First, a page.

SAN FRANCISCO -- The Rangers finally won a game at AT&T Park. But pitching like this will win in any ballpark.
Matt Harrison, rising to the top of the American League in wins, was at his best Friday night, pitching the Rangers' first complete-game shutout of the season in a 5-0 victory over the Giants. It was Harrison's third shutout of his career but his first since May 8, 2009.
"He had a great night," Rangers manager Ron Washington said. "He stayed ahead of hitters all night, pounded the strike zone and the defense was outstanding. They were picking the ball up all night."
Harrison, relying on a particularly effective sinker, allowed five singles, did not walk a batter and struck out four. Three of the five hits were infield singles. He recorded 18 of 27 outs on ground balls with the help of a couple of diving stops by shortstop Elvis Andrus and third baseman Adrian Beltre.
"Playing defense is always fun when he pitches," Andrus said. "He throws a ton of ground balls and always keeps you active. He did a terrific job."
Harrison is now 8-3 with a 3.87 ERA on the season, tying him with Tampa Bay's David Price for the most victories by a pitcher in the AL.
"Wins are great; as a starter you want to get as many as you can," Harrison said. "When you get them, they're special, but the big thing is we won. I just wanted to get us deep in the game."
He went the distance for the first time this season. That has been bothering him lately, not being able to finish off what he started and getting pulled in the late innings. Washington was going to go with Joe Nathan in the ninth but Craig Gentry's RBI single in the top of the inning gave the Rangers a five-run lead. With the Giants "beyond grand-slam range," Washington decided to let Harrison finish.
"It felt good," Harrison said. "A lot of games I've run into trouble in the sixth and seventh innings, bad walks, and it's knocked me out of the game. Tonight I was able to pitch through it.
"That's the best stuff I've had this year, considering throughout the game everything felt right. My fastball was down, my sinker was moving and my changeup was really good. I can't say enough about the job [catcher] Yorvit Torrealba did. We were on the same page all night and the defense was outstanding. It was unbelievable how great they were behind me."
The Giants had only one baserunner reach second base, and he didn't stay there long. Barry Zito was on first with two outs in the third when Gregor Blanco hit a grounder up the middle. Andrus snagged it behind second base and tried to flip it out of his glove to Ian Kinsler covering the bag. The throw was short but Zito ran past second and was tagged out by Kinsler.
"That was a break right there," Washington said. "But I still feel if Zito didn't overslide, Harrison would have made the pitches he needed to make. He was locked in tonight."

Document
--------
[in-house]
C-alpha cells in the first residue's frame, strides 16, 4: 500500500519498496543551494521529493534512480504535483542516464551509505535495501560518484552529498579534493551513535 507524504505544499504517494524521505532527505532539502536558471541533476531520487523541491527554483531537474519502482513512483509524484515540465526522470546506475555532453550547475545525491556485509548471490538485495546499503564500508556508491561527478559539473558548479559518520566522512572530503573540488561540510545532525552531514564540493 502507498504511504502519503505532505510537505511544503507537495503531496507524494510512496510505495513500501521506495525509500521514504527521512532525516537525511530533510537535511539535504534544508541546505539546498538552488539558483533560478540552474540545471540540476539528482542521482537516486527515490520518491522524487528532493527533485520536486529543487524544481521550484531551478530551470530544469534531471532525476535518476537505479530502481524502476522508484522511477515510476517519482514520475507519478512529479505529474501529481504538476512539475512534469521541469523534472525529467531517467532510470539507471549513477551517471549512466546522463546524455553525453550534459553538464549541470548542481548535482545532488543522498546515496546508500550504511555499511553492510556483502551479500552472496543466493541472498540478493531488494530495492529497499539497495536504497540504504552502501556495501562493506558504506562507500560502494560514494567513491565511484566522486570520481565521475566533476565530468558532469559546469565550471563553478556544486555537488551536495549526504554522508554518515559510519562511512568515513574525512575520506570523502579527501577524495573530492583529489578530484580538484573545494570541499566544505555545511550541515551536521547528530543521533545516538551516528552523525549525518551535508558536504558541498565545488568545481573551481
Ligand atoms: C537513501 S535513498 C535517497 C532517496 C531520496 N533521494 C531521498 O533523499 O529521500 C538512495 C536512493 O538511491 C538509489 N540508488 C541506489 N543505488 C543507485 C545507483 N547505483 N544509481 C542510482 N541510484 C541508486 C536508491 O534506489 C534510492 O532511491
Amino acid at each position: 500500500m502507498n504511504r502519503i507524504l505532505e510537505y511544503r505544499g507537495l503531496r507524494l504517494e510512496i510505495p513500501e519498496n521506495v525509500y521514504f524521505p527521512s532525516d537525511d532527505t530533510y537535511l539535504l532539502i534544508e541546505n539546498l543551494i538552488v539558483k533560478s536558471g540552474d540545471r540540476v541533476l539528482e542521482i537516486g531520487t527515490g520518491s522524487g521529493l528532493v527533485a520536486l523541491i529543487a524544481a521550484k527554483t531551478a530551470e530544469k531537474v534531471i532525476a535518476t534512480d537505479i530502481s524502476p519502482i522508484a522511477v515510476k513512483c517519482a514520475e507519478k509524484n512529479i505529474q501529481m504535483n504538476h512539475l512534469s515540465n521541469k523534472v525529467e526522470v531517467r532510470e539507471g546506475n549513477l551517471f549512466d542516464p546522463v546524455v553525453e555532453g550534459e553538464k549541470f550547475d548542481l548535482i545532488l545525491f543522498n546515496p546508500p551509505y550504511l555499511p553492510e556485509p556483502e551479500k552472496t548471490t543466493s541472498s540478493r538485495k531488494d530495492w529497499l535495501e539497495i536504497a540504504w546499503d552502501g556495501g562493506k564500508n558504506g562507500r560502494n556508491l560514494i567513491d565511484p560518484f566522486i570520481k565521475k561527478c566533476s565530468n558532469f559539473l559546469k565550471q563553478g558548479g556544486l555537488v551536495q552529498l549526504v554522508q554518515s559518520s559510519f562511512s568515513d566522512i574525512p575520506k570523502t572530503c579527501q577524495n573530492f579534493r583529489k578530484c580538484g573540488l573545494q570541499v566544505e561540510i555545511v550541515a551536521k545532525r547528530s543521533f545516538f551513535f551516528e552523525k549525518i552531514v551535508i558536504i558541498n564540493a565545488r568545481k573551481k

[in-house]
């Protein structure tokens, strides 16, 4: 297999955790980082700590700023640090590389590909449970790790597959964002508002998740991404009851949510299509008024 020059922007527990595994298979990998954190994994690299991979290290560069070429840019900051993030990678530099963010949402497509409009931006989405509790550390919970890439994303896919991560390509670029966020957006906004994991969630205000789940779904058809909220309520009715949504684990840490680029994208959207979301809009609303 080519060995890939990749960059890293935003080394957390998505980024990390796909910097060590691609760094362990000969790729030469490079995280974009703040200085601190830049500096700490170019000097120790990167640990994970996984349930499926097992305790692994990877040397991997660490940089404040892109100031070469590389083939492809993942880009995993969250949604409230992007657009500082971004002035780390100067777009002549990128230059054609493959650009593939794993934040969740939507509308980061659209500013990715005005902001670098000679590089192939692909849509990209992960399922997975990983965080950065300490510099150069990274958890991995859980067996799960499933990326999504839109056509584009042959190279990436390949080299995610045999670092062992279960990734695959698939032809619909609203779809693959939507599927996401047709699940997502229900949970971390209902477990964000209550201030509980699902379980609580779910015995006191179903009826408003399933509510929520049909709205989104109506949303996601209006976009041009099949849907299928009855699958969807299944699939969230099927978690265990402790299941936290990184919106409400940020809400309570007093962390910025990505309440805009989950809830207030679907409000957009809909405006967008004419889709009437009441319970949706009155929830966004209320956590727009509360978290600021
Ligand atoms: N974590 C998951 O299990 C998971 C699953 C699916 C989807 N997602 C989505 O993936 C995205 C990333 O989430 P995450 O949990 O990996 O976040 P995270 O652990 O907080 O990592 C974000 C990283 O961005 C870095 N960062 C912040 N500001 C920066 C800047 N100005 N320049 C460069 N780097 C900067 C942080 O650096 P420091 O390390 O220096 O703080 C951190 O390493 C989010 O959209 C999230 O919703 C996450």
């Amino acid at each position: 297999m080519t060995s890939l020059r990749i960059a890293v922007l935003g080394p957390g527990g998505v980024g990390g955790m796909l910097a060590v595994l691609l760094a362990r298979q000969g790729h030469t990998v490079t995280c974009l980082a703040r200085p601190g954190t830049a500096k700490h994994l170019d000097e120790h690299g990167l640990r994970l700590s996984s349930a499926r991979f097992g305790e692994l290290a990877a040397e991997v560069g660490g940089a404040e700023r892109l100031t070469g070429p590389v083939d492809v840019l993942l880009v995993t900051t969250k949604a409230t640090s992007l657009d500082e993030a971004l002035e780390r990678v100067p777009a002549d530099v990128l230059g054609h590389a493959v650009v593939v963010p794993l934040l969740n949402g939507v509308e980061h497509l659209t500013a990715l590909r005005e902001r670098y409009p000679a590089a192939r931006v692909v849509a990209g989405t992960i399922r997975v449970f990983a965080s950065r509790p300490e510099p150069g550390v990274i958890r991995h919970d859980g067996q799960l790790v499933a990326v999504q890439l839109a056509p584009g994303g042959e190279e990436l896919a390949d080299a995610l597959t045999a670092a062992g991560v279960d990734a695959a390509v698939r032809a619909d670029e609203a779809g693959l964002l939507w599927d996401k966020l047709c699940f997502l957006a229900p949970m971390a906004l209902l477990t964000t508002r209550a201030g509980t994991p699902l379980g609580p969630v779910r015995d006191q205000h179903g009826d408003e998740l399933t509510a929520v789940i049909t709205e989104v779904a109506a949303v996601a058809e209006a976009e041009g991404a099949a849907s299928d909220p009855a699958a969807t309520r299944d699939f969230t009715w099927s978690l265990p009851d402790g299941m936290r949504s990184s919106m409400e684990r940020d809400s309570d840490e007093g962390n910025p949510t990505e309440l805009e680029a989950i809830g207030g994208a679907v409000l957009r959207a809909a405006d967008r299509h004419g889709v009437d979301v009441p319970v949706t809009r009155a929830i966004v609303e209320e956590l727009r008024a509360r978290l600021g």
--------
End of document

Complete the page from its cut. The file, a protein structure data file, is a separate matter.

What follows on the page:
"I think everybody was waiting for him to have the ball up, but he didn't," Blanco said. "He kept the ball down, low. He was throwing that sinker inside, and he didn't throw one up. He kept it down and in, and then the slider away. He did a great job. Sometimes you have to give credit to the pitcher, and I thought he did a great job today."
The Rangers had lost all nine regular-season games and two World Series games at AT&T Park since it opened in 2000. Their last victory in San Francisco was on June 26, 1998, when Darren Oliver beat Orel Hershiser.
"The only thing that mattered was tonight," Washington said. "We're just trying to stay focused and win ballgames. If you play good baseball, you can win anywhere. We played good baseball tonight."
Gentry had a big night, leading the Rangers with a career-high five hits. But the big hit was in the first inning. Kinsler put the Rangers ahead on the second pitch of the game with a home run off Zito. It was the second time this season Kinsler had led off a game with a home run and the 22nd of his career, extending his own club record.
"Kinsler getting that leadoff home run really set the tone for us," Gentry said.
The Rangers made it 2-0 in the fourth when Nelson Cruz led off with a double and scored on a one-out single by Gentry. Josh Hamilton added his 22nd home run of the season in the fourth.
Gentry led off the sixth with a single, was bunted to second by Harrison and came home on Kinsler's single to right. Genry's RBI single in the ninth made it 5-0.
Harrison had two sacrifice hits in the game, the fourth time that's been done by a Rangers pitcher in Interleague Play. But he struck out fouling off three bunt attempts in the eighth against Giants reliever Shane Loux.
"He was throwing a nasty sinker," said Harrison, who was the first Rangers pitcher to ever have five plate appearances in a game. "I thought I was right on the pitch and it was really moving."
The Giants must know how he felt.
T.R. Sullivan is a reporter for MLB.com. Read his blog, Postcards from Elysian Fields, and follow him on Twitter @Sullivan_Ranger. This story was not subject to the approval of Major League Baseball or its clubs.